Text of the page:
Top Oahu Art Lawyers Near You

Ian Mattoch Law Office

Art Lawyer | Serving Oahu, HI

Ian L Mattoch Law Offices

Art Lawyer | Serving Oahu, HI

Law Offices of Philip R. Brown

Art Lawyer | Serving Oahu, HI

Cades Schutte Llp: Yip Elijah

Art Lawyer | Serving Oahu, HI

Jeff Crabtree Law Office

Art Lawyer | Serving Oahu, HI

Paul J Sulla Attorney At Law

Art Lawyer | Serving Oahu, HI

Lionel M Riley Law Office

Art Lawyer | Serving Oahu, HI

Law Offices of Yeh & Moore

Art Lawyer | Serving Oahu, HI

Matthew Matsunaga Law Office

Art Lawyer | Serving Oahu, HI

CARLSMITH BALL LLP

Art Lawyer | Serving Oahu, HI

Law Office of Alethea Rebman

Art Lawyer | Serving Oahu, HI

Cades Schutte Llp

Art Lawyer | Serving Oahu, HI

George J Zweibel Law Office

Art Lawyer | Serving Oahu, HI

Randall ML Yee Law Offices

Art Lawyer | Serving Oahu, HI

Asa M Akinaka Law Office

Art Lawyer | Serving Oahu, HI

Yamamoto Law Group Lllc

Art Lawyer | Serving Oahu, HI

Valta A Cook Law Office

Art Lawyer | Serving Oahu, HI

Wesley YS Chang Law Office

Art Lawyer | Serving Oahu, HI

Honolulu Bankruptcy Attorney

Art Lawyer | Serving Oahu, HI

Ramon Ferrer Law Office

Art Lawyer | Serving Oahu, HI

Oahu Art Law Information

Artists Must Protect Their Work

Artists may view themselves as free spirits who exist beyond the crude demands of business life, but they need protection from fraud, theft, and bad business practices too. No matter what kind of artist you are, you must protect what you make from unethical people who may exploit you or steal your work outright. Also, if you sell your works, you need to understand accounting, contracts, billing, taxes, and copyrights.

Artists Legal Options

If you are an artist, you should consult with an Oahu artist attorney to ensure your work is protected, help you copyright or trademark your creations, develop contracts for your work; and address the tax consequences of being an independent contractor.

When to Hire a Lawyer

It is in your best interest to get legal help early on in addressing your situation. There are times when hiring a lawyer quickly is critical to your case, such as if you are charged with a crime. It may also be in your best interest to have a lawyer review the fine print before signing legal documents. A lawyer can also help you get the compensation you deserve if you've suffered a serious injury. For issues where money or property is at stake, having a lawyer guide you through the complexities of the legal system can save you time, hassle, and possibly a lot of grief in the long run.

Tips on Approaching an Initial Attorney Consultation

  • Use the consultation as a means of gaining a better understanding of your legal situation.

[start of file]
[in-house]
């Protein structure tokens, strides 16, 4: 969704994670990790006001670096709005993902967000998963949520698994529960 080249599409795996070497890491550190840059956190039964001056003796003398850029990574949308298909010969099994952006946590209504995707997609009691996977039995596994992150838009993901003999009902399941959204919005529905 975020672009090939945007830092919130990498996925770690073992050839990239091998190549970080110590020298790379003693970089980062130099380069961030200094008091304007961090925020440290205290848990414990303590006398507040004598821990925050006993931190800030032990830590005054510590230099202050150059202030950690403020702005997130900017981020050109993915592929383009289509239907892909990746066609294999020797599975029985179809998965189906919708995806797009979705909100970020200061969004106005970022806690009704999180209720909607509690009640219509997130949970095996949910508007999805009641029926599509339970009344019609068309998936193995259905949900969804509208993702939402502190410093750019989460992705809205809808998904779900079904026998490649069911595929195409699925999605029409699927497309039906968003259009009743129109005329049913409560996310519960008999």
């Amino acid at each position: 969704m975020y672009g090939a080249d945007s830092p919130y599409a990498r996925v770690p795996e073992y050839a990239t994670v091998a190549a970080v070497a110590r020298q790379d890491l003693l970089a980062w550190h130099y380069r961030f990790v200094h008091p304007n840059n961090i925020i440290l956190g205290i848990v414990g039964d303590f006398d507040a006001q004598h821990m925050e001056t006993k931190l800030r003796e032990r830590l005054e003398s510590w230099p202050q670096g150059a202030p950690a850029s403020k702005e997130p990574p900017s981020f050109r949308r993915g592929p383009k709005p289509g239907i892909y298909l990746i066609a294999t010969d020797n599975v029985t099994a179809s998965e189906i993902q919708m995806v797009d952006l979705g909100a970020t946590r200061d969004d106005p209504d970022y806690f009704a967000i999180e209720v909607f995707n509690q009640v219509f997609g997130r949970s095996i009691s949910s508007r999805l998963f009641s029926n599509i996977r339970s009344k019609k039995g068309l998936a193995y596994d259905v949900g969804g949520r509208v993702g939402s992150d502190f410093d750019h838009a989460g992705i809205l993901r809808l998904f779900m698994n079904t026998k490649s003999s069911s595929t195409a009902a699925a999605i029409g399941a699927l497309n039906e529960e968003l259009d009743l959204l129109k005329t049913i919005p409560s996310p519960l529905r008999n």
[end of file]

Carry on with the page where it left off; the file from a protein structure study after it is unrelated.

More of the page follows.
• Ask the attorney how many cases similar to yours he/she has handled. An attorney's experience and knowledge can speak to their expertise (or lack of) in addressing your situation.
  • Your attorney should be able to articulate roughly how long a case like yours will take to resolve and what sort of procedures to expect.
  • Determine how comfortable you are working with the lawyer and/or law firm.

Types of legal fees:

Bill by the hour: Many attorneys bill by the hour. How much an attorney bills you per hour will vary based on a number of factors. For instance, an attorney's hourly fee may fluctuate based on whether that hour is spent representing you in court or doing research on your case. Attorneys in one practice area may bill you more than attorneys in a different practice area.

Contingent fee: Some lawyers will accept payment via contingent fee. In this arrangement, the lawyer receives a percentage of the total monetary recovery if you win your lawsuit. In sum, the lawyer only gets paid if you win. Contingent fee agreements are limited to specific practice areas in civil law.

Flat fee: For "routine" legal work where the attorney generally knows the amount of time and resources necessary to complete the task, he/she may be willing to bill you a flat fee for services performed.

Common legal terms explained

Pro se - This Latin term refers to representing yourself in court instead of hiring professional legal counsel. Pro se representation can occur in either criminal or civil cases.

Statute - Refers to a law created by a legislative body. For example, the laws enacted by Congress are statutes.

Subject matter jurisdiction - Requirement that a particular court have authority to hear the claim based on the specific type of issue brought to the court. For example, the U.S. Bankruptcy Court only has subject matter jurisdiction over bankruptcy filings, therefore it does not have the authority to render binding judgment over other types of cases, such as divorce.

Lead Counsel Rated Attorneys

Lead Counsel's objective process independently verifies attorney records, conferring with state bars across the country and conducting annual reviews to confirm that the attorney practices in the legal categories as indicated, possesses a valid bar license, and is eligible to practice in the specific jurisdiction.